The Ector County Clerk is located at 300 N. Grant Street, Odessa, TX 79760. Phone (432) 498-4130.
Ector County [†] was named for Confederate General Matthew Duncan Ector, Commander of the noted Ector's Brigade and an attorney during the Civil War Era. Matthew D. Ector was born in Putnam County, Georgia, in 1822. He was educated at Center College, Kentucky, and admitted to practice law in Georgia in 1844. He came to Texas in 1847 at the age of 25.
The first visitors to Ector County were in the 1500's, when three Spanish Conquistadors traveled through the area and found Indians of the Jumanos tribe residing here. In the 1700's, Ector County was part of the Comanche War Trail and home for herds of wild buffalo. 1849 found families headed for the California Gold Rush traveling through the County.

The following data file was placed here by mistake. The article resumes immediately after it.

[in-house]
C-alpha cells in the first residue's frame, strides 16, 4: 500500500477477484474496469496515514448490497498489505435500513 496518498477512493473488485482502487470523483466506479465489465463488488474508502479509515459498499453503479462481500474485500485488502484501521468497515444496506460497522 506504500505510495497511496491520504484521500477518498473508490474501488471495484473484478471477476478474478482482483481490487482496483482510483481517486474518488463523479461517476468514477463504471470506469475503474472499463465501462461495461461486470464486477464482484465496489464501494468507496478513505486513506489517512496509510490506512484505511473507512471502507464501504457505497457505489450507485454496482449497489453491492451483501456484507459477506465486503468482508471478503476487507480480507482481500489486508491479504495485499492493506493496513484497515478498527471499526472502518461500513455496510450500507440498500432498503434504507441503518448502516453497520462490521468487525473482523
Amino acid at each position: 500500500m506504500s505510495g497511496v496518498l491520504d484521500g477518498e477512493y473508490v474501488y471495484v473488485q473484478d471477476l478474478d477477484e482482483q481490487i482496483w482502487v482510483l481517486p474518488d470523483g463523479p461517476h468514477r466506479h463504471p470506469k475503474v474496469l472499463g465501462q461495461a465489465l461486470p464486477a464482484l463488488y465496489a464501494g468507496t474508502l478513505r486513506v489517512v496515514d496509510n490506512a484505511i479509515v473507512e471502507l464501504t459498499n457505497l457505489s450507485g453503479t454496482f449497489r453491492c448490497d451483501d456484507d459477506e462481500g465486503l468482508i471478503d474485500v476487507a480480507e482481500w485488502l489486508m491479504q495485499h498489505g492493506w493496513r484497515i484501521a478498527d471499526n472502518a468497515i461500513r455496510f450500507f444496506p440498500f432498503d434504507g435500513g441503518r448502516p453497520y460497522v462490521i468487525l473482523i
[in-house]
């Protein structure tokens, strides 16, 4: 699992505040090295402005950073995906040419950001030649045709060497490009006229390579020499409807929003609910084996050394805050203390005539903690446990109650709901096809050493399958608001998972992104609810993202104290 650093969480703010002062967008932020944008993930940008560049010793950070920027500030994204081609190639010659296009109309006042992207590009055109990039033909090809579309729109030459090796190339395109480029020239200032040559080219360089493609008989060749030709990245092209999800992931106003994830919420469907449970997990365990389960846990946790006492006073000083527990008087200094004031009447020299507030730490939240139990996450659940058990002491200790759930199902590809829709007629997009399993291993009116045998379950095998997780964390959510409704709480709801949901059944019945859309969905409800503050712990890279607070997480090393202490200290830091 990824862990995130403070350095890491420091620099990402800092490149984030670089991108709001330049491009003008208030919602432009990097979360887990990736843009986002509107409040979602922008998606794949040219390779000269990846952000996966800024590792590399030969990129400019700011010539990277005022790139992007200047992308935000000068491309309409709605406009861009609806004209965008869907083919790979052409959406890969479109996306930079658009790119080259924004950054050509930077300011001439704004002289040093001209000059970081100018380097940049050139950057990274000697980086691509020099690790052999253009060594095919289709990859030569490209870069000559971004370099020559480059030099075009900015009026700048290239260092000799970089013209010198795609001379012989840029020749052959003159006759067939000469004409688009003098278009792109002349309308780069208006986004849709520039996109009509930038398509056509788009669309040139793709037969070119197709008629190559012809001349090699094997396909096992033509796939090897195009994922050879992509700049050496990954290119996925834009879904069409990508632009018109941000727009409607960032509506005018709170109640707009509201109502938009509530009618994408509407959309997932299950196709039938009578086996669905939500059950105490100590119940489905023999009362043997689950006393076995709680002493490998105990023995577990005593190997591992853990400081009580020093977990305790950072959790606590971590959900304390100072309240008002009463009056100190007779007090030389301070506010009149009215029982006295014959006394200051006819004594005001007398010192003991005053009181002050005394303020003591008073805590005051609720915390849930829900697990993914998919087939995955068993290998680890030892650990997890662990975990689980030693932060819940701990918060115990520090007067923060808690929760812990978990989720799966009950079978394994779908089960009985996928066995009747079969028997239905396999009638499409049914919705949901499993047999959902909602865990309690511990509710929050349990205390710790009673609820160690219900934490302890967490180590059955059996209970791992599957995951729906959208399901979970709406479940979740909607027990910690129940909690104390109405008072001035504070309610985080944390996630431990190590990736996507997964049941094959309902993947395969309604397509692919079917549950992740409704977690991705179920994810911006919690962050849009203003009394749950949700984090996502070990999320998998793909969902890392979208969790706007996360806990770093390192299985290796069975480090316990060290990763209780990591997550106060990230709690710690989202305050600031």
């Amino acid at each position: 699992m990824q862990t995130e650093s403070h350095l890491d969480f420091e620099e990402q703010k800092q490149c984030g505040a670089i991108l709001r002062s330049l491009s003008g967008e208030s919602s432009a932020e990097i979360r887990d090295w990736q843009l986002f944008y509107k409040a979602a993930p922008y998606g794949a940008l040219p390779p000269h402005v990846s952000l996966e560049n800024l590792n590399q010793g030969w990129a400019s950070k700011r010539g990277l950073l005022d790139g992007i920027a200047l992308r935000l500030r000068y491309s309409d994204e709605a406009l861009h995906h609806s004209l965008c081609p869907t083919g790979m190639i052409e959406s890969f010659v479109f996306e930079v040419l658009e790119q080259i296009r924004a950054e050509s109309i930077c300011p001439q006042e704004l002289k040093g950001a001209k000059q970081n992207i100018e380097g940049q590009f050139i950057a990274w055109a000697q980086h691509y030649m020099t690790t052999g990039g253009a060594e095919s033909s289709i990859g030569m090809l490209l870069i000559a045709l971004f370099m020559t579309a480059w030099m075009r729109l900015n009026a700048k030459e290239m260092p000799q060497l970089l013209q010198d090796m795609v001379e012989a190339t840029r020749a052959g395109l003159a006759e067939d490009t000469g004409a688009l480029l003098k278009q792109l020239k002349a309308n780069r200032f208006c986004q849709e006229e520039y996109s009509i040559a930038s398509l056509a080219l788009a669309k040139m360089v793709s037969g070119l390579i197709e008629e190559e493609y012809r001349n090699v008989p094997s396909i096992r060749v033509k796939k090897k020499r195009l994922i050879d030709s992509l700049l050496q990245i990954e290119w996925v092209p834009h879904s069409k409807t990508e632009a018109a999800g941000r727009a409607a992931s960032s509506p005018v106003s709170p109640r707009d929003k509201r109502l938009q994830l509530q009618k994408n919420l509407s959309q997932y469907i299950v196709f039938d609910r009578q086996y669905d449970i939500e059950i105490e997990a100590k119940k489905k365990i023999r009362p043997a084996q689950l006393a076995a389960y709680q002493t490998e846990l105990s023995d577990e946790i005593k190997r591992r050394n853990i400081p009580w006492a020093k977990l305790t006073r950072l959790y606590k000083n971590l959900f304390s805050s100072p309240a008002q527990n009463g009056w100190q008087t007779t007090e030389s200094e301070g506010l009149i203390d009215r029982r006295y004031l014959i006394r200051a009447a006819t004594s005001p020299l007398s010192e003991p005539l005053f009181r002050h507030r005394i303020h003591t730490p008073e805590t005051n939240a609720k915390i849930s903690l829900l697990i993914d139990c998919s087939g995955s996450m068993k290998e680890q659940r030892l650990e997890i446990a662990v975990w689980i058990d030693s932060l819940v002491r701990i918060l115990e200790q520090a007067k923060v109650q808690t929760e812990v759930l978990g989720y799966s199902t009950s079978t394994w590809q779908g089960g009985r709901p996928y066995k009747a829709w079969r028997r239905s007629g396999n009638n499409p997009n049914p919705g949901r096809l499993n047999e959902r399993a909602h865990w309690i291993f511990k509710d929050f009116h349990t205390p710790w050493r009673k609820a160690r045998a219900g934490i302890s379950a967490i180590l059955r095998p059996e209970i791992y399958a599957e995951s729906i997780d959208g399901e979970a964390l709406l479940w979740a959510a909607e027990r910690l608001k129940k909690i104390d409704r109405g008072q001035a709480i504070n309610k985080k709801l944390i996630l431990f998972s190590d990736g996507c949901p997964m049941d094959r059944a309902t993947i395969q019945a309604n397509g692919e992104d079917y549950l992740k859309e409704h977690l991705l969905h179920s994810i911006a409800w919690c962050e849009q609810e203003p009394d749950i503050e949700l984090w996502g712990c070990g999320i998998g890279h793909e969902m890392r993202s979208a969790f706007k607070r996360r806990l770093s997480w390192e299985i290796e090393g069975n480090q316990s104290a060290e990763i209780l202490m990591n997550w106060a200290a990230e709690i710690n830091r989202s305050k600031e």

In July, 1881, the citizens of many West Texas communities celebrated the centennial of the coming of the railroad to this area. One of these communities, between Fort Worth and El Paso, was Ector County. Early in July 1881, the Texas and Pacific Company extended the transcontinental railroad system through the isolated territory of western Tom Green County. Approximately 296 miles west of Fort Worth, the labor crews built a one-story frame house in what is now known as Odessa. This section house, No. 163, was to be used for housing of maintenance laborers and as a storehouse for railroad equipment. The Texas and Pacific Company build such structures every ten miles along the route to insure adequate upkeep on its investment. Population around the area was scarce, but as was the case with most of the southwestern United States, the people followed the railroad.
† Historic of Ector County, www.odessahistory.com, accessed August, 2021.